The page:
The best analogy for inductance in electronics is the mass in mechanics. As you need a force to accelerate certain mass from rest to some speed, you need to apply some voltage to an inductor, in order to make a current flow through it.As you need some time to accelerate the mass to a certain speed, the current through an inductor needs time to reach it's maximum value.To make a mass, moving at some speed stop, again, you have to apply a force - this time, opposite to the direction of movement.Similarly, if you remove the voltage source from an inductor, it will create its own voltage, in order to keep the current flow in the same direction.Same as a mass moving at some speed has a certain kinetic energy, an inductor with a current flowing through it stores a certain electrical energy. So let's make an inductor!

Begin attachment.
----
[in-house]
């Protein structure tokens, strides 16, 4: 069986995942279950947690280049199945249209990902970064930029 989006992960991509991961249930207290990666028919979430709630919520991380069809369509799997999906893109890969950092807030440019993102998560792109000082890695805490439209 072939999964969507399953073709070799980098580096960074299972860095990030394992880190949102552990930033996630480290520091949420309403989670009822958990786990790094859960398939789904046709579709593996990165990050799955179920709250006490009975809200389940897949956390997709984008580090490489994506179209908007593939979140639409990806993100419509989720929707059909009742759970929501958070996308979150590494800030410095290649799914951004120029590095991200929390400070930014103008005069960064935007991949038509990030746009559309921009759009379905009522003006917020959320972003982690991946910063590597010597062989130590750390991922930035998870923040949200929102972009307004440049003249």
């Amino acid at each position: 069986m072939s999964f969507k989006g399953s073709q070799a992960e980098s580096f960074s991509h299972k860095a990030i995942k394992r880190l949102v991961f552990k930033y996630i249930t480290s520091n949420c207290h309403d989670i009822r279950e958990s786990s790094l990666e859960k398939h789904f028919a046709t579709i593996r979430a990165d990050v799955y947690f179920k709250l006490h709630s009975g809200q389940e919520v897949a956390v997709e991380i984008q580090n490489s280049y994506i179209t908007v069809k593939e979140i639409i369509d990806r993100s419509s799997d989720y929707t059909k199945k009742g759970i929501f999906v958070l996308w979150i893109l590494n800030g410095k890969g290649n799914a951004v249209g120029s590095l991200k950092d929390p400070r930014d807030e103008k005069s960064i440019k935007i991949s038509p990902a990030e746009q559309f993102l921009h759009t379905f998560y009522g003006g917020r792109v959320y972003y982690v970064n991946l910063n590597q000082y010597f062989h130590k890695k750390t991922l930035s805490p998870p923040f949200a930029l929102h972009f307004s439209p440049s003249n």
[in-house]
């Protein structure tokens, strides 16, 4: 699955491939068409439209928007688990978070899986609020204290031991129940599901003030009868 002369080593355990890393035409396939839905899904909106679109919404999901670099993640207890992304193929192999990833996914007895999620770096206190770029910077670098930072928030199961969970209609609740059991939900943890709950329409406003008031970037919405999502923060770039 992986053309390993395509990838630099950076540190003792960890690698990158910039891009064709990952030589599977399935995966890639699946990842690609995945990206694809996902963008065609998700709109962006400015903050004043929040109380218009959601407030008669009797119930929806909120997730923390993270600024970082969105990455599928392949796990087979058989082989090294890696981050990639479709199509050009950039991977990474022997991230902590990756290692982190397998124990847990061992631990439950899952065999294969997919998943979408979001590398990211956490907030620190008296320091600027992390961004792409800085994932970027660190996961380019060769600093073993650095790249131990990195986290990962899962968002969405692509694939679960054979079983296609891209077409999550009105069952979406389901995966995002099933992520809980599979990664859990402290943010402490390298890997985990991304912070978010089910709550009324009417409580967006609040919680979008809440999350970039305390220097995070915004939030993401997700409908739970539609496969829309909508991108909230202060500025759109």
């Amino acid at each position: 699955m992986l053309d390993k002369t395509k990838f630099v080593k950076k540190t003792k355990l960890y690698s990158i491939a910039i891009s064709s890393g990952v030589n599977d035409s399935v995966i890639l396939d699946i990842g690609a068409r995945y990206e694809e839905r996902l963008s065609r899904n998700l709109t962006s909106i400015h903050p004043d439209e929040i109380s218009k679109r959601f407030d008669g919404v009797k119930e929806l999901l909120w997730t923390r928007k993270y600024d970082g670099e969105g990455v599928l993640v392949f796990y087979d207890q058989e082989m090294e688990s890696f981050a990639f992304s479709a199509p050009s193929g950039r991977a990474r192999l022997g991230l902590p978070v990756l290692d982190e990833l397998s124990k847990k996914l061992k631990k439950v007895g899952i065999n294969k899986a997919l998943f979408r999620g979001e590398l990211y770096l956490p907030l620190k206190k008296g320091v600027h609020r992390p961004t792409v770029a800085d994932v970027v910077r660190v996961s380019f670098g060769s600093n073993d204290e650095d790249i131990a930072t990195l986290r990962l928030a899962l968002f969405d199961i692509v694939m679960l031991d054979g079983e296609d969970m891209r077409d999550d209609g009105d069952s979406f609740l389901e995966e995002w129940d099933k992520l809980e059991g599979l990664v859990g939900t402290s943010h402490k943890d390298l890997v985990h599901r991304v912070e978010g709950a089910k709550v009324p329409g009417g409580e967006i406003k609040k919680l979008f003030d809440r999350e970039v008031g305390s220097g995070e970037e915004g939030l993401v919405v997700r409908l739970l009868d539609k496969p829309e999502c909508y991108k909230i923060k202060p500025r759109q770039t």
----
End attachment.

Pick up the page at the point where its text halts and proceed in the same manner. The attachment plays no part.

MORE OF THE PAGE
First, get a ferromagnetic core and a copper wire. In my case the core has a diameter of 8mm and is 15mm long. The bigger the core diameter - the bigger current and power the inductor can handle. The length of the wire can be calculated by multiplying core diameter first 3.14, than by the number of windings / turns, and then adding, say, 15% - for our project - 8x3.14x60=151 cm, +15%=173 cm. Start winding. Remember it is not an simple task – make a few turns and fix it with a moment glue. Finish the first layer and again glue it. This will make an even base for the next layer of turns. Finish the second layer and glue it. Clear the ends of the wire from the insulation. For thin wires, use the flame of a lighter or a small propane torch and a sand paper. Check what you have made so far. For simple projects as a bright LED supply, you would not care about the exact value of the inductor, but for inductors that handle big currents, you have to make sure, that the value of your DIY inductor is within 10% limit of tolerance of the target value. Solder the leads of the inductor. Cut offs from resistors or capacitors might be useful. Put a thermo shrink tube on the inductor. This way it will be more mechanically durable.Your Homemade inductor is ready! This is an example how you can make an inductor yourself. For more sophisticated projects, you have to familiarize yourself with terms like: core saturation, skin effect, leakage inductance, parasitic capacitance.These recourses will be useful for you, if you want to extend you knowledge about inductors: www.dos4ever.com A well balanced site between theory and practice of inductors, transformers, flyback DC convertors. www.dicks-website.eu Online calculator for coil and transformer properties. Gives values for inductance, Bmax, saturation current, and many more. en.wikipedia.org Explanation how inductors work, examples, pictures. excellentIT(4000)EN version is in English Free SMPS transformer calculation tool made by Vladimir Denisenko.